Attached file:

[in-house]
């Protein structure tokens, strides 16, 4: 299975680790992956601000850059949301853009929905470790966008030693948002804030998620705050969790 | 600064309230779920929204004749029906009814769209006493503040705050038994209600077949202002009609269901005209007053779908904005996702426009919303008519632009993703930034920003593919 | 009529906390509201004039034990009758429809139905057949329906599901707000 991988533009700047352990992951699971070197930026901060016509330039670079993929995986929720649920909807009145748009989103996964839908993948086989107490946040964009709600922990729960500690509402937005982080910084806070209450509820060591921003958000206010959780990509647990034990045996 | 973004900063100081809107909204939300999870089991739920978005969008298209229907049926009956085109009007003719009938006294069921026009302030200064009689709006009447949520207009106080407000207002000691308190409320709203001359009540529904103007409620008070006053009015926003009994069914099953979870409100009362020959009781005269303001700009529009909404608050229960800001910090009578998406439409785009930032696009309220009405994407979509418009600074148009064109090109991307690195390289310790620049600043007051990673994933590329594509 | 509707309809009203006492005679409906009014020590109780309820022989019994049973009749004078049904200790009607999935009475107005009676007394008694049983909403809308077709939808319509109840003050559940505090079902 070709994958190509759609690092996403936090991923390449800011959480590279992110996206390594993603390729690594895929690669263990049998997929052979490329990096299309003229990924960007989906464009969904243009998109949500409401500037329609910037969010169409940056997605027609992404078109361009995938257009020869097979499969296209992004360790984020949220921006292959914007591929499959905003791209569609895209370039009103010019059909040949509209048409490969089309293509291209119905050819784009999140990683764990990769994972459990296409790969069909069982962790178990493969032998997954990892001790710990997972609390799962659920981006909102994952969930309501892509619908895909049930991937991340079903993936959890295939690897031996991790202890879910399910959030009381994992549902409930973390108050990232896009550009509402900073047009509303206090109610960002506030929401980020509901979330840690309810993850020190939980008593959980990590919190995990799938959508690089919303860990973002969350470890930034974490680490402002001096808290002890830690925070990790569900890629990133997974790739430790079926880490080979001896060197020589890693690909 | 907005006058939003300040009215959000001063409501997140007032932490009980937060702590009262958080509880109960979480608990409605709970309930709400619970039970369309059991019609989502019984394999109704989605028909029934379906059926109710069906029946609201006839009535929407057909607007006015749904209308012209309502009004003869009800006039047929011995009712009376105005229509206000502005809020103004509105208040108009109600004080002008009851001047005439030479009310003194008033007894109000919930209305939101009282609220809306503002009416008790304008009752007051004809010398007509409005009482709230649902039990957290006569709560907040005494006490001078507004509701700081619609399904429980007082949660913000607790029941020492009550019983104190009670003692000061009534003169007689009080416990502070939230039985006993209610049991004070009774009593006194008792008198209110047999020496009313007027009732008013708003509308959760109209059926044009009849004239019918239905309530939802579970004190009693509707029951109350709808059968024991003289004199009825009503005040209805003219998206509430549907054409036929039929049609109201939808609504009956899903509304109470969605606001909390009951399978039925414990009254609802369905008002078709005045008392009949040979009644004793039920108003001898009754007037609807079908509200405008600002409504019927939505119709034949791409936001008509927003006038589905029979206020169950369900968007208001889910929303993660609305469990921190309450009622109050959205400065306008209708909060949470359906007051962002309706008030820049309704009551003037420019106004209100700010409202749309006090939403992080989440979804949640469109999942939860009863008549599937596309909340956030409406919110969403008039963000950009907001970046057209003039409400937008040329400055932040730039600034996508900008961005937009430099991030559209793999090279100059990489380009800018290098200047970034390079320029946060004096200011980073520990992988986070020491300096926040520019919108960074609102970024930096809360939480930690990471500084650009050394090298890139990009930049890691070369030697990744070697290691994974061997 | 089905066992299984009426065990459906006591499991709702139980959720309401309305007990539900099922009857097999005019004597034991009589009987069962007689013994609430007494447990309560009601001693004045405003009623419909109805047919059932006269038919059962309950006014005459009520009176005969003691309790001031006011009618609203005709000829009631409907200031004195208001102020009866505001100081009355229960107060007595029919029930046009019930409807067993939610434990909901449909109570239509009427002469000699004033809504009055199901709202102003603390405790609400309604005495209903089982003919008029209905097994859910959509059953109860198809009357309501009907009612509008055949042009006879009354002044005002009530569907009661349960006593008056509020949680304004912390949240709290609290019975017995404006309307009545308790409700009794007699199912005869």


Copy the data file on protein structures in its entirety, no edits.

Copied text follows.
[in-house]
């Protein structure tokens, strides 16, 4: 299975680790992956601000850059949301853009929905470790966008030693948002804030998620705050969790 | 600064309230779920929204004749029906009814769209006493503040705050038994209600077949202002009609269901005209007053779908904005996702426009919303008519632009993703930034920003593919 | 009529906390509201004039034990009758429809139905057949329906599901707000 991988533009700047352990992951699971070197930026901060016509330039670079993929995986929720649920909807009145748009989103996964839908993948086989107490946040964009709600922990729960500690509402937005982080910084806070209450509820060591921003958000206010959780990509647990034990045996 | 973004900063100081809107909204939300999870089991739920978005969008298209229907049926009956085109009007003719009938006294069921026009302030200064009689709006009447949520207009106080407000207002000691308190409320709203001359009540529904103007409620008070006053009015926003009994069914099953979870409100009362020959009781005269303001700009529009909404608050229960800001910090009578998406439409785009930032696009309220009405994407979509418009600074148009064109090109991307690195390289310790620049600043007051990673994933590329594509 | 509707309809009203006492005679409906009014020590109780309820022989019994049973009749004078049904200790009607999935009475107005009676007394008694049983909403809308077709939808319509109840003050559940505090079902 070709994958190509759609690092996403936090991923390449800011959480590279992110996206390594993603390729690594895929690669263990049998997929052979490329990096299309003229990924960007989906464009969904243009998109949500409401500037329609910037969010169409940056997605027609992404078109361009995938257009020869097979499969296209992004360790984020949220921006292959914007591929499959905003791209569609895209370039009103010019059909040949509209048409490969089309293509291209119905050819784009999140990683764990990769994972459990296409790969069909069982962790178990493969032998997954990892001790710990997972609390799962659920981006909102994952969930309501892509619908895909049930991937991340079903993936959890295939690897031996991790202890879910399910959030009381994992549902409930973390108050990232896009550009509402900073047009509303206090109610960002506030929401980020509901979330840690309810993850020190939980008593959980990590919190995990799938959508690089919303860990973002969350470890930034974490680490402002001096808290002890830690925070990790569900890629990133997974790739430790079926880490080979001896060197020589890693690909 | 907005006058939003300040009215959000001063409501997140007032932490009980937060702590009262958080509880109960979480608990409605709970309930709400619970039970369309059991019609989502019984394999109704989605028909029934379906059926109710069906029946609201006839009535929407057909607007006015749904209308012209309502009004003869009800006039047929011995009712009376105005229509206000502005809020103004509105208040108009109600004080002008009851001047005439030479009310003194008033007894109000919930209305939101009282609220809306503002009416008790304008009752007051004809010398007509409005009482709230649902039990957290006569709560907040005494006490001078507004509701700081619609399904429980007082949660913000607790029941020492009550019983104190009670003692000061009534003169007689009080416990502070939230039985006993209610049991004070009774009593006194008792008198209110047999020496009313007027009732008013708003509308959760109209059926044009009849004239019918239905309530939802579970004190009693509707029951109350709808059968024991003289004199009825009503005040209805003219998206509430549907054409036929039929049609109201939808609504009956899903509304109470969605606001909390009951399978039925414990009254609802369905008002078709005045008392009949040979009644004793039920108003001898009754007037609807079908509200405008600002409504019927939505119709034949791409936001008509927003006038589905029979206020169950369900968007208001889910929303993660609305469990921190309450009622109050959205400065306008209708909060949470359906007051962002309706008030820049309704009551003037420019106004209100700010409202749309006090939403992080989440979804949640469109999942939860009863008549599937596309909340956030409406919110969403008039963000950009907001970046057209003039409400937008040329400055932040730039600034996508900008961005937009430099991030559209793999090279100059990489380009800018290098200047970034390079320029946060004096200011980073520990992988986070020491300096926040520019919108960074609102970024930096809360939480930690990471500084650009050394090298890139990009930049890691070369030697990744070697290691994974061997 | 089905066992299984009426065990459906006591499991709702139980959720309401309305007990539900099922009857097999005019004597034991009589009987069962007689013994609430007494447990309560009601001693004045405003009623419909109805047919059932006269038919059962309950006014005459009520009176005969003691309790001031006011009618609203005709000829009631409907200031004195208001102020009866505001100081009355229960107060007595029919029930046009019930409807067993939610434990909901449909109570239509009427002469000699004033809504009055199901709202102003603390405790609400309604005495209903089982003919008029209905097994859910959509059953109860198809009357309501009907009612509008055949042009006879009354002044005002009530569907009661349960006593008056509020949680304004912390949240709290609290019975017995404006309307009545308790409700009794007699199912005869």